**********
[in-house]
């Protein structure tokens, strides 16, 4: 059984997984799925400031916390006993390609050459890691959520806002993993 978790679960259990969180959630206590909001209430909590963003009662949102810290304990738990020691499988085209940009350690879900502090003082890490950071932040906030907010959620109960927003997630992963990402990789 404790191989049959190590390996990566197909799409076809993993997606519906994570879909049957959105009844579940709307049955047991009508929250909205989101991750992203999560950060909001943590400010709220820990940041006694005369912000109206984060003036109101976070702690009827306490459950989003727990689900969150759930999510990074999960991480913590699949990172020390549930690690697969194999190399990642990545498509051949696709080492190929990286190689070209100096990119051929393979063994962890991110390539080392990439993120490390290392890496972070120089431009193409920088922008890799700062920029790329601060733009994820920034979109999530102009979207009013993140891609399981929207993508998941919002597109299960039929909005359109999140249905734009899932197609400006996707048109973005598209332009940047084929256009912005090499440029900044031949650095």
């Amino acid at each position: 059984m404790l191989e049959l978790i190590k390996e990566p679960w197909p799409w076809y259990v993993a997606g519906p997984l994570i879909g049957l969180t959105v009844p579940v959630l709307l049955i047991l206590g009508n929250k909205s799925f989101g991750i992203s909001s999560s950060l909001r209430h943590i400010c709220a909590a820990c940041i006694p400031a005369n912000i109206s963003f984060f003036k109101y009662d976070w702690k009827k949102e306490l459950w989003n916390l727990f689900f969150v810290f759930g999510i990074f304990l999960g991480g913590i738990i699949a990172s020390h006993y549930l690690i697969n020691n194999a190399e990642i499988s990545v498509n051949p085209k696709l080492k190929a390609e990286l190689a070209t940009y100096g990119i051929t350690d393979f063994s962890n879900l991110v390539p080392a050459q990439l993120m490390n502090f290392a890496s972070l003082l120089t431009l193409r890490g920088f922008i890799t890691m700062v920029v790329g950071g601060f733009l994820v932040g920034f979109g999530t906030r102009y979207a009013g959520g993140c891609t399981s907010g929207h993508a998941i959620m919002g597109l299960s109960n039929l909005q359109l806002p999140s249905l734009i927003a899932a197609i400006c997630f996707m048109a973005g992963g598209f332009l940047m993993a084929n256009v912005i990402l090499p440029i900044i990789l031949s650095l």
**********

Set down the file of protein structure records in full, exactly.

[in-house]
């Protein structure tokens, strides 16, 4: 059984997984799925400031916390006993390609050459890691959520806002993993 978790679960259990969180959630206590909001209430909590963003009662949102810290304990738990020691499988085209940009350690879900502090003082890490950071932040906030907010959620109960927003997630992963990402990789 404790191989049959190590390996990566197909799409076809993993997606519906994570879909049957959105009844579940709307049955047991009508929250909205989101991750992203999560950060909001943590400010709220820990940041006694005369912000109206984060003036109101976070702690009827306490459950989003727990689900969150759930999510990074999960991480913590699949990172020390549930690690697969194999190399990642990545498509051949696709080492190929990286190689070209100096990119051929393979063994962890991110390539080392990439993120490390290392890496972070120089431009193409920088922008890799700062920029790329601060733009994820920034979109999530102009979207009013993140891609399981929207993508998941919002597109299960039929909005359109999140249905734009899932197609400006996707048109973005598209332009940047084929256009912005090499440029900044031949650095």
């Amino acid at each position: 059984m404790l191989e049959l978790i190590k390996e990566p679960w197909p799409w076809y259990v993993a997606g519906p997984l994570i879909g049957l969180t959105v009844p579940v959630l709307l049955i047991l206590g009508n929250k909205s799925f989101g991750i992203s909001s999560s950060l909001r209430h943590i400010c709220a909590a820990c940041i006694p400031a005369n912000i109206s963003f984060f003036k109101y009662d976070w702690k009827k949102e306490l459950w989003n916390l727990f689900f969150v810290f759930g999510i990074f304990l999960g991480g913590i738990i699949a990172s020390h006993y549930l690690i697969n020691n194999a190399e990642i499988s990545v498509n051949p085209k696709l080492k190929a390609e990286l190689a070209t940009y100096g990119i051929t350690d393979f063994s962890n879900l991110v390539p080392a050459q990439l993120m490390n502090f290392a890496s972070l003082l120089t431009l193409r890490g920088f922008i890799t890691m700062v920029v790329g950071g601060f733009l994820v932040g920034f979109g999530t906030r102009y979207a009013g959520g993140c891609t399981s907010g929207h993508a998941i959620m919002g597109l299960s109960n039929l909005q359109l806002p999140s249905l734009i927003a899932a197609i400006c997630f996707m048109a973005g992963g598209f332009l940047m993993a084929n256009v912005i990402l090499p440029i900044i990789l031949s650095l």